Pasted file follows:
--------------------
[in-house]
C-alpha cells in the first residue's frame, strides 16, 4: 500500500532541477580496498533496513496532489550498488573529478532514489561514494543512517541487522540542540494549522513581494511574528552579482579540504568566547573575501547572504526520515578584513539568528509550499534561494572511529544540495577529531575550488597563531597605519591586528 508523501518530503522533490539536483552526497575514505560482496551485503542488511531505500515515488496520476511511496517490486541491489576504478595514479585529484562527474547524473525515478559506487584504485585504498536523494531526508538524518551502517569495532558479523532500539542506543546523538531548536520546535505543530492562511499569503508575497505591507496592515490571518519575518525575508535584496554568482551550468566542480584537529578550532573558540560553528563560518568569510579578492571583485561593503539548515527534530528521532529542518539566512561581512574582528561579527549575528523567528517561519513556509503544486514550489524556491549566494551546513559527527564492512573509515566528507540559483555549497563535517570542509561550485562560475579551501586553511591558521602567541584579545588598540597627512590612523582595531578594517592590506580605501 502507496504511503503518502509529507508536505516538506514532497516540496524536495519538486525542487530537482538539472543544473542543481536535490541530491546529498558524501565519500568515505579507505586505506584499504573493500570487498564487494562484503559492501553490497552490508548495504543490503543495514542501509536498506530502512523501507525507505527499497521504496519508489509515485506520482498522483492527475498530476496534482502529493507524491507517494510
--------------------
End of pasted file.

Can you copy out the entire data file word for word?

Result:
[in-house]
C-alpha cells in the first residue's frame, strides 16, 4: 500500500532541477580496498533496513496532489550498488573529478532514489561514494543512517541487522540542540494549522513581494511574528552579482579540504568566547573575501547572504526520515578584513539568528509550499534561494572511529544540495577529531575550488597563531597605519591586528 508523501518530503522533490539536483552526497575514505560482496551485503542488511531505500515515488496520476511511496517490486541491489576504478595514479585529484562527474547524473525515478559506487584504485585504498536523494531526508538524518551502517569495532558479523532500539542506543546523538531548536520546535505543530492562511499569503508575497505591507496592515490571518519575518525575508535584496554568482551550468566542480584537529578550532573558540560553528563560518568569510579578492571583485561593503539548515527534530528521532529542518539566512561581512574582528561579527549575528523567528517561519513556509503544486514550489524556491549566494551546513559527527564492512573509515566528507540559483555549497563535517570542509561550485562560475579551501586553511591558521602567541584579545588598540597627512590612523582595531578594517592590506580605501 502507496504511503503518502509529507508536505516538506514532497516540496524536495519538486525542487530537482538539472543544473542543481536535490541530491546529498558524501565519500568515505579507505586505506584499504573493500570487498564487494562484503559492501553490497552490508548495504543490503543495514542501509536498506530502512523501507525507505527499497521504496519508489509515485506520482498522483492527475498530476496534482502529493507524491507517494510